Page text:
But by stipulating that residents can only discuss district issues at the forums, Noble said he does not anticipate any speakers will cross the line into non-district issues.

While he has faith that the district’s community-engagement process, COMPASS — Charting the Oakville-Mehlville Path to Advance Successful Schools — is working, Noble said the public forum is simply a way to further engage the community.

He said because the COMPASS community-engagement sessions are designed to gather a collective opinion at individual tables of residents, some participants’ opinions are never heard in a public setting.

But with the open-mic format of the public forum, Noble said all opinions of the district now have an opportunity to be heard.

“We don’t need to be afraid to communicate, and I don’t think that’s anybody’s position at all,” Noble said. “We welcome opportunities to communicate because we need to hear from our public … The COMPASS public-engagement process, it is a proven format for success. I mean, those folks at UNICOM•ARC, they do this for a living. They know what works. So this is a good way of engaging the public and having two-way communication.

“But for those who really want to be able to pose direct questions on district matters that aren’t on the agenda for that evening, it doesn’t facilitate that kind of discussion. So that’s what the open-mic forum can do. And I think the Saturday-morning cafes is just an opportunity for us to be visible and accessible to the public and they’ll know we’re there. And any time an issue comes up, they know where they can reach us.”

Noble said while the district has not yet scheduled any dates and locations for the cafe sessions, he expects those plans to be announced in the near future.

The board previously discussed scheduling a public forum at a June 28 meeting, when board President Tom Diehl suggested having such a forum by August so residents can have an avenue to voice concerns to district officials and ask them questions.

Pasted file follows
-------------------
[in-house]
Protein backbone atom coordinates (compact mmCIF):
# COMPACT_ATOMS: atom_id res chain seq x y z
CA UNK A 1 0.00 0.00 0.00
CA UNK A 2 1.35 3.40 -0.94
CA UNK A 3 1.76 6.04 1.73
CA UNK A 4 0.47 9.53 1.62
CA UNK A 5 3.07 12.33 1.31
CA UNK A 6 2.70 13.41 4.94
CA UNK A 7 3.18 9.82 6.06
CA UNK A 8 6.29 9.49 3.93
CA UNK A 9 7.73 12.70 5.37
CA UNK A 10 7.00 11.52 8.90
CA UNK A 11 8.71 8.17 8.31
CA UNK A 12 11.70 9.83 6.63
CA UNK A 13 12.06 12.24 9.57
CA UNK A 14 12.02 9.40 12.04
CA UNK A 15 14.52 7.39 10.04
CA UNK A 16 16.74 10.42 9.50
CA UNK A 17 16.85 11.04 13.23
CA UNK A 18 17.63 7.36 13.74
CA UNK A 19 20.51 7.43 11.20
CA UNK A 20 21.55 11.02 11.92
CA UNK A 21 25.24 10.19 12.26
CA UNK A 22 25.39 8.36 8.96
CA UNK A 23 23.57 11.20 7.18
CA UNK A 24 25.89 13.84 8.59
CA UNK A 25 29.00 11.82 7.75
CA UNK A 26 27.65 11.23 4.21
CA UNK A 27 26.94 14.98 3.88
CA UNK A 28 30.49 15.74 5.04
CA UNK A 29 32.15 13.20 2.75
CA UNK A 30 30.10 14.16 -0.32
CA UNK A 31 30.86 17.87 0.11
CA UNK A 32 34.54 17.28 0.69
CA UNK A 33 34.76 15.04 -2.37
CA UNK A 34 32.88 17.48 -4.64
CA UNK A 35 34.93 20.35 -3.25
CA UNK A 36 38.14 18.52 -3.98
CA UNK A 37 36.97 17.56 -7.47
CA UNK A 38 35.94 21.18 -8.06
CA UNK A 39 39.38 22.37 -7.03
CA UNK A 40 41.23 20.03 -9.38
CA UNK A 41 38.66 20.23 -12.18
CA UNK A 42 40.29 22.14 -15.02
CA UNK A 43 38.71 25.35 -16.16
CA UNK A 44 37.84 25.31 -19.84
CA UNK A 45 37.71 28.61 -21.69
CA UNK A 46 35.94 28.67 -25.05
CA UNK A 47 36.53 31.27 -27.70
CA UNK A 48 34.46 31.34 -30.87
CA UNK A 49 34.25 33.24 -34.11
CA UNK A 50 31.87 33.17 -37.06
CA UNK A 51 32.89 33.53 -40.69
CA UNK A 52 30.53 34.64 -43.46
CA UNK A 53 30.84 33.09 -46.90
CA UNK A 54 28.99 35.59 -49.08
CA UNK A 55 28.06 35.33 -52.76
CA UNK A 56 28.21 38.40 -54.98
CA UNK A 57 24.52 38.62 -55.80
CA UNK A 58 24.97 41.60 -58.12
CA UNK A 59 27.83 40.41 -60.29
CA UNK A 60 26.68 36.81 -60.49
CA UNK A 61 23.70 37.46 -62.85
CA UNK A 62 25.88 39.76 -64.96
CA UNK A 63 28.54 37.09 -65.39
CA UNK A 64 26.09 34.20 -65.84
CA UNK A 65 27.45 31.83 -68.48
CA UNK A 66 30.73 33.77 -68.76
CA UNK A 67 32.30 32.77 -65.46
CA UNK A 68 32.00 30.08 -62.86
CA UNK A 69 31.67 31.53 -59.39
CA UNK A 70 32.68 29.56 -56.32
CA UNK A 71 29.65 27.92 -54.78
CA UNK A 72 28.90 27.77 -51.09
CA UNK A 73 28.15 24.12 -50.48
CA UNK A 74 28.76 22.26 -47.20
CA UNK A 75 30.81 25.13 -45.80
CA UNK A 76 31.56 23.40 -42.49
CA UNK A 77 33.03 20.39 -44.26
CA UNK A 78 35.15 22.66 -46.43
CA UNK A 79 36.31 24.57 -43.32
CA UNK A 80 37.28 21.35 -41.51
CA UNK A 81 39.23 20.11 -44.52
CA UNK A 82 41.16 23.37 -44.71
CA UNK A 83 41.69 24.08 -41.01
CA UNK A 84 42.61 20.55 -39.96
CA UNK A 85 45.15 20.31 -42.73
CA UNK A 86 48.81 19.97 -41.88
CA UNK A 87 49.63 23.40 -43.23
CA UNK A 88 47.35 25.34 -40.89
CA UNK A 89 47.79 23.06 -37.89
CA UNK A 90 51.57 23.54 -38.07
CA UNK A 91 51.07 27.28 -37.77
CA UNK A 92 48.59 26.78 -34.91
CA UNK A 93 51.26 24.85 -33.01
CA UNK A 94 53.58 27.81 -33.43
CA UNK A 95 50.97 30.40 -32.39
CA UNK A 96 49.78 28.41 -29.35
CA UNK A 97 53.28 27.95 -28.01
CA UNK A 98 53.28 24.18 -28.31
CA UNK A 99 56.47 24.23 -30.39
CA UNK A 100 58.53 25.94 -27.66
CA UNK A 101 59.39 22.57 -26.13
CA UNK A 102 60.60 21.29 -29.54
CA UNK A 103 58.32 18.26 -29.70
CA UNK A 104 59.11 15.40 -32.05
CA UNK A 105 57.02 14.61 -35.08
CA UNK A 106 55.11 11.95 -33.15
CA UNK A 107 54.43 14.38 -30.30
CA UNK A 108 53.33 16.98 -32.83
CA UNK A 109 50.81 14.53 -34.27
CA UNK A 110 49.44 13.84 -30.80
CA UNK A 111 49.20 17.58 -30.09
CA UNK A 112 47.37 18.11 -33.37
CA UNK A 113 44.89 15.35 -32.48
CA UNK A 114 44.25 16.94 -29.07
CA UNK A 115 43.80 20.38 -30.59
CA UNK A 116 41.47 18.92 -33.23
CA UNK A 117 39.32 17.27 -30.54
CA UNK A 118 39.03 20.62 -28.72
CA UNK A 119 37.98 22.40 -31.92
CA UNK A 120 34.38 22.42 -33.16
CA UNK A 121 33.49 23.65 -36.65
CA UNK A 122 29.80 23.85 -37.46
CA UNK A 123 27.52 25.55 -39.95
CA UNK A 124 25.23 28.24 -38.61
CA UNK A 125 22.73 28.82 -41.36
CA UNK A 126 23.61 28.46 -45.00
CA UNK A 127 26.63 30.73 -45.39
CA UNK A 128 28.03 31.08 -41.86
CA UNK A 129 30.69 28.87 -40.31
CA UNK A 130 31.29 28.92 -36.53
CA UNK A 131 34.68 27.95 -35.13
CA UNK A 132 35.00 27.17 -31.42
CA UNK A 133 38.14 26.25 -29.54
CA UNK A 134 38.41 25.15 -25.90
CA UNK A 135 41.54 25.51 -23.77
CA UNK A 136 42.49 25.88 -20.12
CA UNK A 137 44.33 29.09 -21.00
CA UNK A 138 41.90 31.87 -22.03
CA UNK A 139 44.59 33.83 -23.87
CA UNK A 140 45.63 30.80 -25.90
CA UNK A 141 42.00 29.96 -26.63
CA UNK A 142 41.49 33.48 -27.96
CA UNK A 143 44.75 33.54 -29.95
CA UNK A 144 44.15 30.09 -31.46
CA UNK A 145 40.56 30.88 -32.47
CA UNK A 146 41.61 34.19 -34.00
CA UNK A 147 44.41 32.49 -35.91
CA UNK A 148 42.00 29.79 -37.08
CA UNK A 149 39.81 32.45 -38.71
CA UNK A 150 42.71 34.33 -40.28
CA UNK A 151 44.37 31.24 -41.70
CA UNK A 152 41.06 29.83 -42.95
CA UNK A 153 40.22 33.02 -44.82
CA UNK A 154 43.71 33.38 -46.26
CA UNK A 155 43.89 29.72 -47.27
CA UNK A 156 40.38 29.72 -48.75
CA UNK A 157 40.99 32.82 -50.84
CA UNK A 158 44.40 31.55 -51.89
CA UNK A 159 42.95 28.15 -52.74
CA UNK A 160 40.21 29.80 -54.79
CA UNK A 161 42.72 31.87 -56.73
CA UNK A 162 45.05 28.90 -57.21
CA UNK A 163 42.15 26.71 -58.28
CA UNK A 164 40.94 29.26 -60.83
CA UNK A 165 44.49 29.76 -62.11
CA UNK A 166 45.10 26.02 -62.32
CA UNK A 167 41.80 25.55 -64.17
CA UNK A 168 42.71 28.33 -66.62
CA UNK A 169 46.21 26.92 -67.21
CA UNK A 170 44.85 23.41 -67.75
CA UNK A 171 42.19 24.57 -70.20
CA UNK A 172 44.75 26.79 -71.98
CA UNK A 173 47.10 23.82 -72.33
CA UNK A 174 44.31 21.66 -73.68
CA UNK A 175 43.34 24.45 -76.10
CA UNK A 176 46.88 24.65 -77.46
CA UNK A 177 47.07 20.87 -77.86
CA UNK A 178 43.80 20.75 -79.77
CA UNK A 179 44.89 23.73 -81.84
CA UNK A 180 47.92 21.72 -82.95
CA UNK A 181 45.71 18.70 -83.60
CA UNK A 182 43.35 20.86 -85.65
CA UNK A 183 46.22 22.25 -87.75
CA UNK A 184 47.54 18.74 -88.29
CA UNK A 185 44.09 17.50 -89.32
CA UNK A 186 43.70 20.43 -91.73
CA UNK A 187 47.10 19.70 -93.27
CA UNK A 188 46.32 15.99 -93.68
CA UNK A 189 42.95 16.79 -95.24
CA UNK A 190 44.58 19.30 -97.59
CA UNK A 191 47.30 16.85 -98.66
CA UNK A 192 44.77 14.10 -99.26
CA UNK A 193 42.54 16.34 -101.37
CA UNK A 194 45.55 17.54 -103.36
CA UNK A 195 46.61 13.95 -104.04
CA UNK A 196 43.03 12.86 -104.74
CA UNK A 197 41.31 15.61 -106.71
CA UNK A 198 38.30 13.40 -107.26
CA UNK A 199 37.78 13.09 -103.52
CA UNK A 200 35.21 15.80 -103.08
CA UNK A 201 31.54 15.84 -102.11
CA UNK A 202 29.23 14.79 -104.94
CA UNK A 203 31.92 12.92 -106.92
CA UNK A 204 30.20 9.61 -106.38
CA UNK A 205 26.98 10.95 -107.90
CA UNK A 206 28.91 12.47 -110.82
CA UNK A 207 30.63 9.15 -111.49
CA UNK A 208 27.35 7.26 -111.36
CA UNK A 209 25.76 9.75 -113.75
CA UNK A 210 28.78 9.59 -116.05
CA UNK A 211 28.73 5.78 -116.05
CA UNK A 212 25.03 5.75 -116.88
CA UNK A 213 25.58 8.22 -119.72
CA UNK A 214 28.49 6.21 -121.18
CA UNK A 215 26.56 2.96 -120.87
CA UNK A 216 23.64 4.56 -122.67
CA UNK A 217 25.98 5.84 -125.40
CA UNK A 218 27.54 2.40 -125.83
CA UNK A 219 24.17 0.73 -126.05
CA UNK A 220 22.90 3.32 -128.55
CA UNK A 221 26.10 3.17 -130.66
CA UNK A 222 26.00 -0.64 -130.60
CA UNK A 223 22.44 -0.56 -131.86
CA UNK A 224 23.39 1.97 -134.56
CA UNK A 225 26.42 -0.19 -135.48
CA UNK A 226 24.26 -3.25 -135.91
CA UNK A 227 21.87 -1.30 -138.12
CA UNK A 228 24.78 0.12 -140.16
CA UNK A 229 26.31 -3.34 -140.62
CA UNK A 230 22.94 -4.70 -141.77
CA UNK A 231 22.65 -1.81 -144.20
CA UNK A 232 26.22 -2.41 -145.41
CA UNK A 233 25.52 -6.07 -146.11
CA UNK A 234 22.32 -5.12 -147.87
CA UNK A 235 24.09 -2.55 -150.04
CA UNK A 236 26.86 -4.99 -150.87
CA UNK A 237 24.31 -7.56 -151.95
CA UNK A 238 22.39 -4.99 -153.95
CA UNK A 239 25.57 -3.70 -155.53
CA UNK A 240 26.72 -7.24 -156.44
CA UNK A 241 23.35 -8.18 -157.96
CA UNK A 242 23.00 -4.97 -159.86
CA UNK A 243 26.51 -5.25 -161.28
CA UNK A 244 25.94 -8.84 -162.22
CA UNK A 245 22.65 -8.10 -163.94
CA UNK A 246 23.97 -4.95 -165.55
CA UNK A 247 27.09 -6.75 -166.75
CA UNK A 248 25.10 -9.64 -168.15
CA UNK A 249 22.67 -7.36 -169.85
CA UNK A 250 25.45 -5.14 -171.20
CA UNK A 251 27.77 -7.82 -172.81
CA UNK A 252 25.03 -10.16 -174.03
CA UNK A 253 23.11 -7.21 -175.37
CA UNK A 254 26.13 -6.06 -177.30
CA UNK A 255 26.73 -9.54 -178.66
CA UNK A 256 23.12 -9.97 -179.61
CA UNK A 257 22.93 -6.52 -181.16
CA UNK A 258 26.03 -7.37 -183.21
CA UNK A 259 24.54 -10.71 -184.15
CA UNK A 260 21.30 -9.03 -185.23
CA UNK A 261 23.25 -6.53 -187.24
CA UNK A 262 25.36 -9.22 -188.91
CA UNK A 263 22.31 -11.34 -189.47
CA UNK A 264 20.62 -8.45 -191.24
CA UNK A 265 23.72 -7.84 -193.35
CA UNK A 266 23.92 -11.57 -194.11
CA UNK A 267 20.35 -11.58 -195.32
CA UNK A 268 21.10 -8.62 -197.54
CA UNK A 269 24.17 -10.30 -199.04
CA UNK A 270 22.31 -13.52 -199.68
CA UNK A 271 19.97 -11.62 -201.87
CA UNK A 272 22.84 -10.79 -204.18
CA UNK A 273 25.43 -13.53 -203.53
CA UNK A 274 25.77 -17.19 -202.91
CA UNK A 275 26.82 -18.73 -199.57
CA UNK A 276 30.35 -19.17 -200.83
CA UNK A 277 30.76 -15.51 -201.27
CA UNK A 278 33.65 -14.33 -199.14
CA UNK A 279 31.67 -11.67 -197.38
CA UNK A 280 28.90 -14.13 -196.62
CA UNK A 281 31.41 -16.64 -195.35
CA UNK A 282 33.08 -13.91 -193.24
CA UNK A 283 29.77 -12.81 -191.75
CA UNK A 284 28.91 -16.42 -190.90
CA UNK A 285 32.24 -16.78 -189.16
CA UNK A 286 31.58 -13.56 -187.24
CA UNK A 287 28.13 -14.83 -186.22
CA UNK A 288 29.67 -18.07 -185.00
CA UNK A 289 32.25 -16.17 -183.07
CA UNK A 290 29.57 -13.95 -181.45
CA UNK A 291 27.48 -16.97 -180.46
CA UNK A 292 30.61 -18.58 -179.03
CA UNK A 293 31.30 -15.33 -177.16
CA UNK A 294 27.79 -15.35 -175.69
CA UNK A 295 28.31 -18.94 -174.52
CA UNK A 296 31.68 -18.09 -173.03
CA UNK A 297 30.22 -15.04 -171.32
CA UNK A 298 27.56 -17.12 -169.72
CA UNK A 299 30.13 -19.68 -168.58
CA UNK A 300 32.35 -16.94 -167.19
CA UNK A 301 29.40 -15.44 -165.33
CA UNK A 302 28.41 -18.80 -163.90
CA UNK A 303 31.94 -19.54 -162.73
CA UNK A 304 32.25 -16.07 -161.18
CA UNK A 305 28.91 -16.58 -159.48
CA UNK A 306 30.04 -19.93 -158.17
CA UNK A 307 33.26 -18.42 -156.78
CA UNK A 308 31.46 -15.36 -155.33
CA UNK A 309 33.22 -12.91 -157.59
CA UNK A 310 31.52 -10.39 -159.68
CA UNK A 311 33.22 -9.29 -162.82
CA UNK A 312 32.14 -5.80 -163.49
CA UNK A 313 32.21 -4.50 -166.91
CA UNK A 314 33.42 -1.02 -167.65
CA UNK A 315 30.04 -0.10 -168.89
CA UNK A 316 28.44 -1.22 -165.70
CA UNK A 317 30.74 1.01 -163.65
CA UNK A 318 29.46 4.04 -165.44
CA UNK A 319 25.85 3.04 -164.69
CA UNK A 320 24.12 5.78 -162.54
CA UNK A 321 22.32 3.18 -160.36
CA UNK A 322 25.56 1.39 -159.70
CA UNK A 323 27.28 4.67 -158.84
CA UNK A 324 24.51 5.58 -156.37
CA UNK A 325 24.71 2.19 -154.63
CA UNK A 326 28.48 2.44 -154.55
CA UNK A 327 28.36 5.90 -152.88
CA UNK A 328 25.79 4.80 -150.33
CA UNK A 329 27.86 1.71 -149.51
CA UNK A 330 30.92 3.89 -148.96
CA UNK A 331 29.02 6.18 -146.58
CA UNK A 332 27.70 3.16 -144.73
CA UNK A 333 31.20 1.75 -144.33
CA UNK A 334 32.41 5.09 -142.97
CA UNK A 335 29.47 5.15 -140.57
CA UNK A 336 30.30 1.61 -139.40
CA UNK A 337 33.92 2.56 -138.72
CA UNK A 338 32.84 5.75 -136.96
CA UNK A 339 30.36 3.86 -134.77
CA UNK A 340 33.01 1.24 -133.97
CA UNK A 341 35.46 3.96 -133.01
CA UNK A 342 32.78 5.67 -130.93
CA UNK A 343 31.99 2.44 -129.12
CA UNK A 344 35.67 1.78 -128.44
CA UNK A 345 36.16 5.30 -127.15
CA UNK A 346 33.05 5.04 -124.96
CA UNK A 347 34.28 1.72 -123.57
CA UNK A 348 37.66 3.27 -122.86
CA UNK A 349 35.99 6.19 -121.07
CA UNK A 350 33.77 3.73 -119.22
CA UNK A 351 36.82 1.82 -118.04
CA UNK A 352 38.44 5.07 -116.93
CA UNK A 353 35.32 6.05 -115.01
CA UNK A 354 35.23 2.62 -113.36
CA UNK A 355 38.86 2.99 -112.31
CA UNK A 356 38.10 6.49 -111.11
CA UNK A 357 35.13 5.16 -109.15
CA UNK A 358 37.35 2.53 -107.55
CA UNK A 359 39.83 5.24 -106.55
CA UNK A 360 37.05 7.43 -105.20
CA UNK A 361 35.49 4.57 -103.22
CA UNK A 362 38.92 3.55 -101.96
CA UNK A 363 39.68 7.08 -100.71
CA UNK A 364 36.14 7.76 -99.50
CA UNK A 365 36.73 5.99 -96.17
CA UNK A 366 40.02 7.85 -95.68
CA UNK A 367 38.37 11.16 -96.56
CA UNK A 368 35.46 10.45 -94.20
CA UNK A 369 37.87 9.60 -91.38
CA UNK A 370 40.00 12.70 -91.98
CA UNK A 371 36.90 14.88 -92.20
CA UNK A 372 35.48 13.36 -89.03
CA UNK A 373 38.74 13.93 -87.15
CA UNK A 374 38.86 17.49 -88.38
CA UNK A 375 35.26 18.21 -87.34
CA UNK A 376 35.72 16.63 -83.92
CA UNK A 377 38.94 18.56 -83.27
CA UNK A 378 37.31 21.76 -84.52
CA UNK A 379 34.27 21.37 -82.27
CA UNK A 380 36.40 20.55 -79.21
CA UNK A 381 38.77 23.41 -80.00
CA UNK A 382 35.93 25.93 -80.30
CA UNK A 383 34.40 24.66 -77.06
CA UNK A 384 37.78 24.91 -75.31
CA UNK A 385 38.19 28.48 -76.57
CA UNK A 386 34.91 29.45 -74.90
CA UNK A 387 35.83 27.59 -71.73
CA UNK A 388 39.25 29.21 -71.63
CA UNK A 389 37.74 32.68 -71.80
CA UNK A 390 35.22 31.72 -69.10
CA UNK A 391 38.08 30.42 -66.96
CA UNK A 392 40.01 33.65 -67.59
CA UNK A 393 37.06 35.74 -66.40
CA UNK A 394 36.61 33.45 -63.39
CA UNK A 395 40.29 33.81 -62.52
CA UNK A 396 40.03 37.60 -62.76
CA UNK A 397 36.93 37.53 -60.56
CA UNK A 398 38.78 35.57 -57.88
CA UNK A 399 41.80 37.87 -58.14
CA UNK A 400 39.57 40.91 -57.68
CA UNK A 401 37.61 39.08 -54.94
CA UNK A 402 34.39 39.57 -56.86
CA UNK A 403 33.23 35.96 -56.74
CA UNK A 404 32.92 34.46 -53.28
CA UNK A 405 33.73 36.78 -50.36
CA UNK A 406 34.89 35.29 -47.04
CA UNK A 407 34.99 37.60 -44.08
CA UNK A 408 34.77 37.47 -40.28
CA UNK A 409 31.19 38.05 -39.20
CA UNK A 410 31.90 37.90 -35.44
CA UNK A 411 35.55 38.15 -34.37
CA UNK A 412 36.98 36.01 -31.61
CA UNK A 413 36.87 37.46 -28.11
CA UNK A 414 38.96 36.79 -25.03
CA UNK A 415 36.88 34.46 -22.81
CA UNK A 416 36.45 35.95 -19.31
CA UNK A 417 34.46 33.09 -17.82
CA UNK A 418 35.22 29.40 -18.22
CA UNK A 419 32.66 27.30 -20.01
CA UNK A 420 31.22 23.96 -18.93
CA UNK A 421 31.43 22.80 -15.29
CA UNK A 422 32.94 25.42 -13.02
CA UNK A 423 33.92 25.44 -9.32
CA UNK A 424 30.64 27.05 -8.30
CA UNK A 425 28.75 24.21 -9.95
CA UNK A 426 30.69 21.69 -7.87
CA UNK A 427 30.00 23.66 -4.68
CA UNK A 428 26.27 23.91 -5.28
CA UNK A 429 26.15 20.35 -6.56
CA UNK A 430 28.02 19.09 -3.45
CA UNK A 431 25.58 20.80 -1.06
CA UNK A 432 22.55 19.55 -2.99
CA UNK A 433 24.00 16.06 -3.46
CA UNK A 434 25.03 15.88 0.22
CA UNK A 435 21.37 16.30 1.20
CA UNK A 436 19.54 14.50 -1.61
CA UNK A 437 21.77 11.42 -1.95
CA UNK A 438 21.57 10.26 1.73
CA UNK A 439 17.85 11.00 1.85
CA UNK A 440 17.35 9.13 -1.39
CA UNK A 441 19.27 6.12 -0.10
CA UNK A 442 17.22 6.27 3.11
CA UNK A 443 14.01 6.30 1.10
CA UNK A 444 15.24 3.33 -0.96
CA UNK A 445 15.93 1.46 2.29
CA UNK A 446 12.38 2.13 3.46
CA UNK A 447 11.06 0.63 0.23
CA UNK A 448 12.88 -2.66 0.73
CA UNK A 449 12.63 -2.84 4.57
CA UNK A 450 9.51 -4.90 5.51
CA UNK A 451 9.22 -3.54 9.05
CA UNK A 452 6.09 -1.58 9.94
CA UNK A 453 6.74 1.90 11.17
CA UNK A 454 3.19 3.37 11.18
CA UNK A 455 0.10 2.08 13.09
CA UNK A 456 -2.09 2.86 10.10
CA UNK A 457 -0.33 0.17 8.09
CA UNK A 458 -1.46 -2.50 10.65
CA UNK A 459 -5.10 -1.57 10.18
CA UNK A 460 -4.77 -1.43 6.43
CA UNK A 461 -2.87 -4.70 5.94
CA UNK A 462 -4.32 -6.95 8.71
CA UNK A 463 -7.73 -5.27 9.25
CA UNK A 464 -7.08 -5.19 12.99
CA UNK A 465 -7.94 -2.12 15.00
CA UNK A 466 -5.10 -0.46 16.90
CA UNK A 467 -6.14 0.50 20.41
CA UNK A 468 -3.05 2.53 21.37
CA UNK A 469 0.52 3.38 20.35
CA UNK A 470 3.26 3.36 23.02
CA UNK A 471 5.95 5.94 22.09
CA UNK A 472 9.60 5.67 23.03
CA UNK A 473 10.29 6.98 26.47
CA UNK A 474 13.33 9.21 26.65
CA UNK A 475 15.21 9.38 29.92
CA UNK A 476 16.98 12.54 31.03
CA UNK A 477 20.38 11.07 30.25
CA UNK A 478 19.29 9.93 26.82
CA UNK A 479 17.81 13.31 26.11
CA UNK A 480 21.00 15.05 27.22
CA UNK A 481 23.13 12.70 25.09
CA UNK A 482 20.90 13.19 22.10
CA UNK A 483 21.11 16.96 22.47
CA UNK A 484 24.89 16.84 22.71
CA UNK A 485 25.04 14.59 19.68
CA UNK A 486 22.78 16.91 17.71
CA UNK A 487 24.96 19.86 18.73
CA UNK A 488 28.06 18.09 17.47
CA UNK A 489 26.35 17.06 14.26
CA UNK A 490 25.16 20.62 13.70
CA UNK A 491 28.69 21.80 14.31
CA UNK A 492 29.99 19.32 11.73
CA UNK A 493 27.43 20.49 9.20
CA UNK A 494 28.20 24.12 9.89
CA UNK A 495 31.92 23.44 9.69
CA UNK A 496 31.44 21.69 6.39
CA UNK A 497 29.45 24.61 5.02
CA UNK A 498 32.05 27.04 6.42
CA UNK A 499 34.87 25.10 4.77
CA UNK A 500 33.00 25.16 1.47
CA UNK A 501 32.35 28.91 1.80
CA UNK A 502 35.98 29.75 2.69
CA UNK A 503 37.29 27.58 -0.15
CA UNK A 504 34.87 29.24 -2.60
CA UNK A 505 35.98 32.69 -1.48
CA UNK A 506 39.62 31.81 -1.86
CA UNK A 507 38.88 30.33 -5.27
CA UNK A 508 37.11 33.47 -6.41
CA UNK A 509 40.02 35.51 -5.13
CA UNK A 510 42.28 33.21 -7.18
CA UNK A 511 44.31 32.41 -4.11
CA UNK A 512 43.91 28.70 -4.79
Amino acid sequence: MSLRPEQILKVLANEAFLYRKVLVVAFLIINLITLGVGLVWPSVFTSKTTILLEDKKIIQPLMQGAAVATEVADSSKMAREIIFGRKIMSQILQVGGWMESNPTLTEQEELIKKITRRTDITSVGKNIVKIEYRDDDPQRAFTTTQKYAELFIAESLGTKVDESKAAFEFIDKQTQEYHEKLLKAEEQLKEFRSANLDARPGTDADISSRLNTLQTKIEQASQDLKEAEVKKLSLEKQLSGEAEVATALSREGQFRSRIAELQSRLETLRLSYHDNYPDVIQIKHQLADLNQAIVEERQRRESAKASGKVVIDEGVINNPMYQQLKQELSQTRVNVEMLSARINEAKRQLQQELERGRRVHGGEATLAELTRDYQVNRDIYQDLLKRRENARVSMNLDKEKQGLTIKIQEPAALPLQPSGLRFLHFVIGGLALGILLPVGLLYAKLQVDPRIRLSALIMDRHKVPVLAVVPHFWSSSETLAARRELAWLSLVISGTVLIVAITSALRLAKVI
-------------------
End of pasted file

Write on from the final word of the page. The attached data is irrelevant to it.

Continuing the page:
Diehl also proposed at the July retreat that the district could consider scheduling a forum similar to the district’s community-engagement sessions, where residents are grouped at tables and their ideas and concerns are organized into a more singular message.

The COMPASS Facilitating Team also discussed in June scheduling a forum and decided to pass consideration of it to the Board of Education.

During the July retreat, Ocello spoke out against the idea of a public forum, saying it would allow “opponents” the opportunity to speak in public.

In a subsequent letter to the Call, Ocello said while he was not misquoted, he felt his comments were “mischaracterized” and that he had not yet made a final decision on the merits of an open forum.

“During the discussion at the retreat, I stated that I was concerned that there might be some who would try to hijack our forum for political purposes,” Ocello wrote. “This comment referred to those who are clearly opponents of public education and are motivated by its destruction.

“I am more than willing to hear from members of our community who have questions about our governance and from those who disagree with the manner in which we have governed. I welcome the opportunity to listen to people with ideas of how we can move our district forward.”